Scenario 1 is the ‘crash & burn’ one. Standard rate pegging but no money to fix decaying infrastructure.

Scenario 2 leaves a 20% shortfall in required funding.

Scenario 3 meets the renewal gap over the next 7 years and logically should be the one to consider if we can afford it.

Scenario 4 leaves a 5% required funding shortfall.


What would Scenario 3 entail?

Currently, the average residential rates & levies total $1,417.50. Under Scenario 3, for next year, the average would be $1,480.51 ($63.01 increase). Both Scenarios 2 & 4 would incure an average increase of $67.45 next year.

 Community feedback is open to 5pm on 21st October 2014

The City of Willoughby and Chatswood is a great place to live, however, like those before us, we may need to make some sacrifices to maintain our quality of life.

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One thought on “Planned rate increases

  1. Dear Mayor and Councillors
    Proposed Infrastructure Levy – Willoughby City
    Before making any final decision on the proposed infrastructure levy, please consider the following observations:

    1. Council should consider itself under an obligation – before making any final decision – to engage with the community in a genuine and effective way. The IPART guidelines effectively impose this obligation.

    2. A genuine and effective engagement requires a full and frank explanation to the community of the reasons why a local council with over $100M of annual income finds itself in this current predicament. It is not enough to simply say there is a problem and then exhort ratepayers to work with Council to find a solution.

    3. Without this explanation, the community cannot properly decide whether Council’s personnel deserve the community’s trust and support with additional ratepayer funds. Without accountability, citizens will disengage and the community will be undermined as vested interests take control. Mistakes will be repeated ad infinitum.

    4. Council’s attempts to engage with the community in this matter have been an abject failure: a small sample of some 200 citizens, a “Community Assets” circular to all residents explaining the need for extra funding (but not the true reason for the funding gap) and, finally, two public meetings, each attended by only some 15-20 citizens.

    5. Council has vast resources at its disposal: it is difficult to believe it could not formulate a process that would see more than some 40 people out of 73,000 turn up to its two public meetings. An invitation to engage is not, of itself, an actual “engagement”. Council must bring about an actual and meaningful engagement.

    6. The first thing Council can do to facilitate an effective engagement is to make a full and frank admission of its past failings that have caused this current predicament, especially since Council first published the predicament as far back as June 2012 in its Financial Plan. On 5 August 2012, Fairfax reported on this Plan and correctly identified the primary cause as being Council spending some $200M on The Concourse, without State funding.

    7. No remedial action was taken; instead we had the absurd spectacle of Council officials denying the correctness of its own publication. They seemed to treat any criticism of The Concourse as a personal affront. And therein lies the problem: sentiment has no place in money matters, especially when the money belongs to ratepayers.

    8. At the public meeting on 9 October 2014, General Manager Tobin stated The Concourse is already turning a profit. This is, with respect, implausible. Are we truly to believe this Chatswood facility can do something the infinitely superior Opera House has been unable to do over its life (unless assisted by Government) ?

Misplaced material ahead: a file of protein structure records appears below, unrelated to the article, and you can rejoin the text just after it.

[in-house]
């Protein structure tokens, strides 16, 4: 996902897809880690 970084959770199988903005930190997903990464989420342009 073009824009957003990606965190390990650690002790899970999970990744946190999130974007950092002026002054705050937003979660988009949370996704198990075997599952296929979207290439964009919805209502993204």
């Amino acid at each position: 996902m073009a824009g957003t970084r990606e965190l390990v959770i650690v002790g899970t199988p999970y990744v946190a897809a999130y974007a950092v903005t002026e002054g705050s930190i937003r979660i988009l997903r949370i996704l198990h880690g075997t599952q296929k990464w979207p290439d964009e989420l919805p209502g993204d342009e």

9. The only way The Concourse could be making a “profit” is for certain costs associated with the project to be excluded and for other revenues to be included, for instance, rent from associated commercial tenancies.

    10. It is a matter of separate concern that Council has – with The Concourse project – exposed ratepayers to the vagaries of the commercial property rental and maintenance market: another ticking time bomb.

    11. Apart from a proper mea culpa on The Concourse and a proper disclosure of precisely how much of local ratepayers’ money continues to flow into this regional project, Council must cease its practice of passing over control of our community assets to vested interests for their commercial advantage.

    12. The writer has provided you with indisputable proof that Council has handed over various precious community assets to vested interests to allow them – not the community – to generate substantial annual revenue whilst paying a fraction of commercial rents or rates. Council’s actions in this regard prove the disingenuous nature of its statements that it has properly identified additional income earning opportunities and is controlling costs.

    13. Following points 11 & 12, may I ask this question: if Council is prepared (with The Concourse project) to take ratepayers into the dangers of the commercial property market, why does not Council take back control of all community facilities like Talus, Willis Park and Northbridge Oval so that the huge revenues currently being generated
    from these community assets are derived by the community, not vested interests? One could be forgiven for concluding councillors have become hostage to various vested interests because of a perception those interests have some political clout come re-election time. It is time councillors lost their paranoia about the supposed influence of
    these various groups, who like to portray their own interests as being the “community interest”. They overstate the importance of their email database.

    In conclusion, if you want a proper engagement with the community you must first accord it the respect it deserves and be truthful in your disclosures of the true reasons for the current predicament.

    Kind regards